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A Place for Your Stuff - George Carlin

Getting Organized in the Era of Endless

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Posts Tagged ‘organizing’

Closure

Friday, November 25, 2011 @ 11:11 AM
posted by admin

In a world of endlessly available, unlimited information, it is not so easy to know when a job has been completed and has come to closure. If you’re doing research, how do you know when you’re done especially when there is so much more information ‘out there’ that could be incorporated into your findings? How in-depth or thorough does a report need to be before it can be considered done? Unlike other kinds of work, knowledge work requires judgment and experience to determine when you have reached the point of diminishing returns where additional work will not add enough value to justify the cost, effort and time. Closure has come to mean not so much when something is ‘finished” as when the tendency for a continuing effort toward a particular goal actually causes effectiveness to decline after a certain level of result has been achieved.

My client Marsha is in HR, charged with ‘prospecting for the best legal talent available’, one of those knowledge work kind of assignments that can go on forever. “I never knew when enough was enough. I attended recruitment fairs, interacted on social media, prospected at law school events…there just seemed no end to the work.” Meanwhile, all that time prospecting for a new attorney meant the open post continued to go unfilled, the other attorneys had to add more work to their plate, and the yet unhired attorney’s contributions was forestalled. “It’s just not worth it to the company for me to keep trying to find the perfect candidates. I’m done when I prospect what I think are the best 25 candidates a month.”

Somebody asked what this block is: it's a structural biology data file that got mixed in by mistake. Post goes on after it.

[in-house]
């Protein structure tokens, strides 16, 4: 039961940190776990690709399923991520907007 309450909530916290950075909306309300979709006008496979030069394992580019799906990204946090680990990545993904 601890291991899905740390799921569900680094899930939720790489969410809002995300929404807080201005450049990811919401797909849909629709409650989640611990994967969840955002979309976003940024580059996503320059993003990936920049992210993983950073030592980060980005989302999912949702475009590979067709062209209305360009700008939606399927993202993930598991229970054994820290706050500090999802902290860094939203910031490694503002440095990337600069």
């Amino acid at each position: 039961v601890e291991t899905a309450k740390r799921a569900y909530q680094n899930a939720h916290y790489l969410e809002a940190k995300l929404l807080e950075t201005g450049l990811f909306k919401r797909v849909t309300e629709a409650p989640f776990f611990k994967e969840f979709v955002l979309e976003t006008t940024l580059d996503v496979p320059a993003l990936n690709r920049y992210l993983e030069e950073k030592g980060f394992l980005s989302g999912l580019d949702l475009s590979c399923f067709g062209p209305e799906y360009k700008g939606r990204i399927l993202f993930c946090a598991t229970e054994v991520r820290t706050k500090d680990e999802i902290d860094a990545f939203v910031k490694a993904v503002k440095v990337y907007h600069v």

Another factor that affects closure (finishing or completing something) is the extent to which one is taken off task by an interruption or distraction Each day a typical office employee checks e-mail 50 times and uses instant messaging 77 times, according to RescueTime, a firm that develops time-management and tracking software. So defend your right to concentrate. If you truly need to close the door, turn off the cell, and leave email unattended for 3 hours, do it. A recent Harvard University study of 600 managers found that the most significant factor in their perception of their best work days were the days when they made progress, the days they were able to move work forward to closure. Their findings are in a new book called The Progress Principle by Teresa Amabile and Steven J. Kramer. I have a client who puts yellow crime scene tape across her cubby office opening. She doesn’t have a door but the message is clear. Don’t disturb her till the tape comes down. Many companies have a “no devices in this meetings” policy. Find a place to hide where you can concentrate.

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“I Was Here” – A Universal Organizing Principle